Words, in short, rule the world.

To soothe Liesel’s nightmares, her foster father takes up the The Grave Digger’s Handbook and reads it to her, calming her soul. The girl herself gradually learns to read from this book, mastering the words and grasping their power. Liesel’s next theft is a scorched volume heisted from the ashes of a Nazi book-burning. Her third comes from the private library of the emotionally damaged wife of the mayor in their sleepy little town.

Death watches Liesel grow up in this little German version of Mayberry—a Mayberry where Nazi families watch from the windows as children sprint and cycle and snitch apples and bully and swim, as seasons come and seasons go.

Life is tricky for Liesel and her foster family. Hans Hubermann, Death tells us, is no Nazi sympathizer, here in a world drunk with Third Reich delusions. The accordion player first draws community scorn after painting over swastikas that vandals slash onto the fronts of Jewish stores and houses. Why this simple act of kindness? It turns out, according to the all-knowing Death, that Hans Hubermann owes his very life to a Jew, a good man who saved his life in the first World War, and who gave him his accordion.

The plot thickens when a Jewish refugee arrives, terrified and sick, carrying a copy of Mein Kampf. The book has helped Max, the Jew, travel through Germany to the Hubermann’s house without being caught, questioned or sent to a concentration camp. As good fiction would have it, Max is the son of the Jew who saved Hans Hubermann’s life in the first war. The Hubermann family then hides Max in the basement of their house for many months, at great risk to themselves and Liesel. It’s what simple, decent people do.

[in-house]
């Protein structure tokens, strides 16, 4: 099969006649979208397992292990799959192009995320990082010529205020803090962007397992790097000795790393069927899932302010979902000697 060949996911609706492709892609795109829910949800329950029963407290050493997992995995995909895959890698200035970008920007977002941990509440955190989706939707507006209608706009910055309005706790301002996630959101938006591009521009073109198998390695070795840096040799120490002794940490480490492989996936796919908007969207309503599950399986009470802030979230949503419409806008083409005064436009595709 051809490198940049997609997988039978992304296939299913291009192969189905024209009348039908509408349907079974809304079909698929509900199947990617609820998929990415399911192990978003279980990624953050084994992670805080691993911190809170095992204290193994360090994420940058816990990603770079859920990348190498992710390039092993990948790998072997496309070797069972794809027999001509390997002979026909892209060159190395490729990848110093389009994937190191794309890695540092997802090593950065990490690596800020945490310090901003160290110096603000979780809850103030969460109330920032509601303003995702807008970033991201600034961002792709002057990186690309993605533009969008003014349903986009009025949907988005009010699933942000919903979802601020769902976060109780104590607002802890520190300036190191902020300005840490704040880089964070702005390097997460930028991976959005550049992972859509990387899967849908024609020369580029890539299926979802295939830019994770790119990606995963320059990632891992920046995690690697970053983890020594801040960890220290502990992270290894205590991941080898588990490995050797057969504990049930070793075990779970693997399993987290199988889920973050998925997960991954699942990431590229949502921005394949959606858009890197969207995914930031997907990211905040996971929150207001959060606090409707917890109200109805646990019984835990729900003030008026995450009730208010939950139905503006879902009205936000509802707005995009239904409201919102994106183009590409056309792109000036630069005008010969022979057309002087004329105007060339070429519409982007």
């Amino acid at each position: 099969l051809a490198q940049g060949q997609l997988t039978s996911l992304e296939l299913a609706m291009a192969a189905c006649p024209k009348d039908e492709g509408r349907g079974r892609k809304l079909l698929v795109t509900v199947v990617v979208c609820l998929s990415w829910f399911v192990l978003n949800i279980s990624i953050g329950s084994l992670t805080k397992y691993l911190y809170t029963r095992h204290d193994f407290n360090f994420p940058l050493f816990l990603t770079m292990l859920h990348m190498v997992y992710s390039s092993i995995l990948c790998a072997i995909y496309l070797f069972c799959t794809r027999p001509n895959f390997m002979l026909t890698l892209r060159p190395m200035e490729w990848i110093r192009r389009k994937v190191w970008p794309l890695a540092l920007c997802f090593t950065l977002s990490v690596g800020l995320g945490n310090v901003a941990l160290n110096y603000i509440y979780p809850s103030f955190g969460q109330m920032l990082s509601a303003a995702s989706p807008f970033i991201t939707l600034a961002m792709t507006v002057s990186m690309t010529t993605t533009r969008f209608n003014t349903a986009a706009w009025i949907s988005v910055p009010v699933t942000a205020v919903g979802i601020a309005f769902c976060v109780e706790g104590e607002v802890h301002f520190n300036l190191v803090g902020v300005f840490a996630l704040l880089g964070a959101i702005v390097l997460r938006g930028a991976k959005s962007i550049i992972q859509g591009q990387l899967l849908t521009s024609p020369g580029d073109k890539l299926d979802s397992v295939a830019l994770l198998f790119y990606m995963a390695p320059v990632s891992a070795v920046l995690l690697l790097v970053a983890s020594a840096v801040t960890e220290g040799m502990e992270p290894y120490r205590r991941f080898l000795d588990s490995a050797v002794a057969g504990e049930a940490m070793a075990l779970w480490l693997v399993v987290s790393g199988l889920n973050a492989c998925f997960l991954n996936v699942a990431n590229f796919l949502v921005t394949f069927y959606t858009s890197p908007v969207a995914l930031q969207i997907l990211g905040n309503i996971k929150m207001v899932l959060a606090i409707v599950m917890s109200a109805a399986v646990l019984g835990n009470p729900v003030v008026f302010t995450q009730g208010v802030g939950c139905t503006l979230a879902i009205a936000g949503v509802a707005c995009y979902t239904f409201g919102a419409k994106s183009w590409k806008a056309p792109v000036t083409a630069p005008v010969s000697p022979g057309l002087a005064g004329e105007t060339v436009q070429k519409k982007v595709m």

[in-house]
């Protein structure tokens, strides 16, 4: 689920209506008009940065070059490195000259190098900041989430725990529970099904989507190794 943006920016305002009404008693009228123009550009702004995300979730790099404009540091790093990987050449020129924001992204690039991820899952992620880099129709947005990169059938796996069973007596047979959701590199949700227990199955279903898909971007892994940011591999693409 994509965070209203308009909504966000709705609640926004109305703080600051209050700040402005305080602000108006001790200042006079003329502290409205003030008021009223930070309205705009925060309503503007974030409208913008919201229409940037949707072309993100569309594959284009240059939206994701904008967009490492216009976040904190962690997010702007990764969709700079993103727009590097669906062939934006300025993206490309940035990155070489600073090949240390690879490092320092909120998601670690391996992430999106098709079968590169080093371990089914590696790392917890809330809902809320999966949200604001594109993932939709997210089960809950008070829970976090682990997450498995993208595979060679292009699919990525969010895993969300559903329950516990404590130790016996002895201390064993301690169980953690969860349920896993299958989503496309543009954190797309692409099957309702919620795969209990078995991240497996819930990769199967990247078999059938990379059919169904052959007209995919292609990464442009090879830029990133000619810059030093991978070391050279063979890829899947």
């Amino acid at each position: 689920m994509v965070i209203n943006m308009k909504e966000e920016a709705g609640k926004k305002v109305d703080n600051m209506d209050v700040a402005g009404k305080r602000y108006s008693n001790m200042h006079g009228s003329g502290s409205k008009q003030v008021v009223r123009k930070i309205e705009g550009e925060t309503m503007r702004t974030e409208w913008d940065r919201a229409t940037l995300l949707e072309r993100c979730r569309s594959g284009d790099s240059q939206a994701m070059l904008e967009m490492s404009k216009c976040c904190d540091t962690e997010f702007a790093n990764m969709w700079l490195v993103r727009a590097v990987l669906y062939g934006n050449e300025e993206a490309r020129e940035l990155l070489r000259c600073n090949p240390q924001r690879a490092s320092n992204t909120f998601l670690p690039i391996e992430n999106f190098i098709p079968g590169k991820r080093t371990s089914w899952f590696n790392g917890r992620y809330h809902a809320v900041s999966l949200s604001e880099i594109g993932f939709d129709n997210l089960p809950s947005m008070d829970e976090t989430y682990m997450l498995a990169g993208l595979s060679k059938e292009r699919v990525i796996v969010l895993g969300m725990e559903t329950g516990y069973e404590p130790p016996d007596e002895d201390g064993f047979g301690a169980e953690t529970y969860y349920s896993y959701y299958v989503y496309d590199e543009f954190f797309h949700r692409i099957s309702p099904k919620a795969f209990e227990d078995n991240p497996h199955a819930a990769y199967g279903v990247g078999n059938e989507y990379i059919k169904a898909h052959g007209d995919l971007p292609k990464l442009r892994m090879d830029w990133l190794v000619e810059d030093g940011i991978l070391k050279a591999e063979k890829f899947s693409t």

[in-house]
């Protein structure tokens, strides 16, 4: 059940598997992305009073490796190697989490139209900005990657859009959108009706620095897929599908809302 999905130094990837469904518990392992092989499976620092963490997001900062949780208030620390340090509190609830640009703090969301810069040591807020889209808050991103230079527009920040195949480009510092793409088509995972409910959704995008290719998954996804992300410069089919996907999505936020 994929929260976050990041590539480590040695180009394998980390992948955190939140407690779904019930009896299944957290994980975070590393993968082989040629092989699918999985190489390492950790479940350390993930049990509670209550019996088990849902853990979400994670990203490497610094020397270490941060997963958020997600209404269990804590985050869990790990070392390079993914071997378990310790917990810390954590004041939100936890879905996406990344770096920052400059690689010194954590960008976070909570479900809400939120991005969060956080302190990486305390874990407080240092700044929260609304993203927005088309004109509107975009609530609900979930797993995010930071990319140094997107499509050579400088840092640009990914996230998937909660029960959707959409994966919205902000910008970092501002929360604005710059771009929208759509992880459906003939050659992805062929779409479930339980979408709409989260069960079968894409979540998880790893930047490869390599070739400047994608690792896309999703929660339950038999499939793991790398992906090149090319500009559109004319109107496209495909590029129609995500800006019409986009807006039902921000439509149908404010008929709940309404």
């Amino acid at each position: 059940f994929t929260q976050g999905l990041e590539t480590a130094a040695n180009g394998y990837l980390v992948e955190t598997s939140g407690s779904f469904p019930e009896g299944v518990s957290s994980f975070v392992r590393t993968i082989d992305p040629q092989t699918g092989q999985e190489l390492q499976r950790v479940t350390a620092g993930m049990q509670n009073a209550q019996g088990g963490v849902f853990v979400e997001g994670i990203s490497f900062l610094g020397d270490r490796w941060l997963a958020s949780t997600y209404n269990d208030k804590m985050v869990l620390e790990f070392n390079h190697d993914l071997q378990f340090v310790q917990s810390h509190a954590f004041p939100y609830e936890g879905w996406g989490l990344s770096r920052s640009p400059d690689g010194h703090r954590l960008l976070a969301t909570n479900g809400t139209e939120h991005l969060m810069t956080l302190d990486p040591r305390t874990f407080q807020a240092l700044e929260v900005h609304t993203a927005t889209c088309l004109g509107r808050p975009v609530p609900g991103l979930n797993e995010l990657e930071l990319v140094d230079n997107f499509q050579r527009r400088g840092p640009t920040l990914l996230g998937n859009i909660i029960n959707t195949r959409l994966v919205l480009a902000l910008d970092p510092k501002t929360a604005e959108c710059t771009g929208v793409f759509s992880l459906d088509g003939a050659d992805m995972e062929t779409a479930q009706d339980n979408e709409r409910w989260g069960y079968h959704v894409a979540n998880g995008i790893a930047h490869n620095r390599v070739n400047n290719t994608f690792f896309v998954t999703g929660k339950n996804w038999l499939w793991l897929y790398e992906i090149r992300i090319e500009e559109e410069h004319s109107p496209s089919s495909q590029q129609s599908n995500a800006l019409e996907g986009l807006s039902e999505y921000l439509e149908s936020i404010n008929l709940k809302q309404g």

Death watches all this with some fascination. Coolly neutral, Death spins the story of Liesel’s troubled childhood and coming-of-age, including adventures with her friend Rudy. He’s a young athlete who once stains himself black in honor of the American athlete Jesse Owens, the African-American from Alabama who won four gold medals in the 1936 Berlin Olympic Games … but not Hitler’s handshake. Rudy loves only one thing more than Jesse Owens, and that’s Liesel. He is so enamored that he asks Liesel for a kiss whenever there’s a pause in their games. This sweetness breaks even the heart of Death himself before the book ends.

So, what actually happens in The Book Thief?

A little girl grows up.

A little girl grows up in Nazi Germany with a Jewish boxer hiding and suffering in the basement, a character who returns Liesel’s kindnesses by writing his own book for her using whitewashed pages of Mein Kampf.

A little girl grows up, and watches a terrible war come closer and closer, chapter by chapter.

A little girl grows into a young woman who one fateful night all alone is writing the story of her life, observed only by Death himself, when American and British bombers roar from the night over Munich and open their bay doors over Himmel Street.

That’s what The Book Thief is about.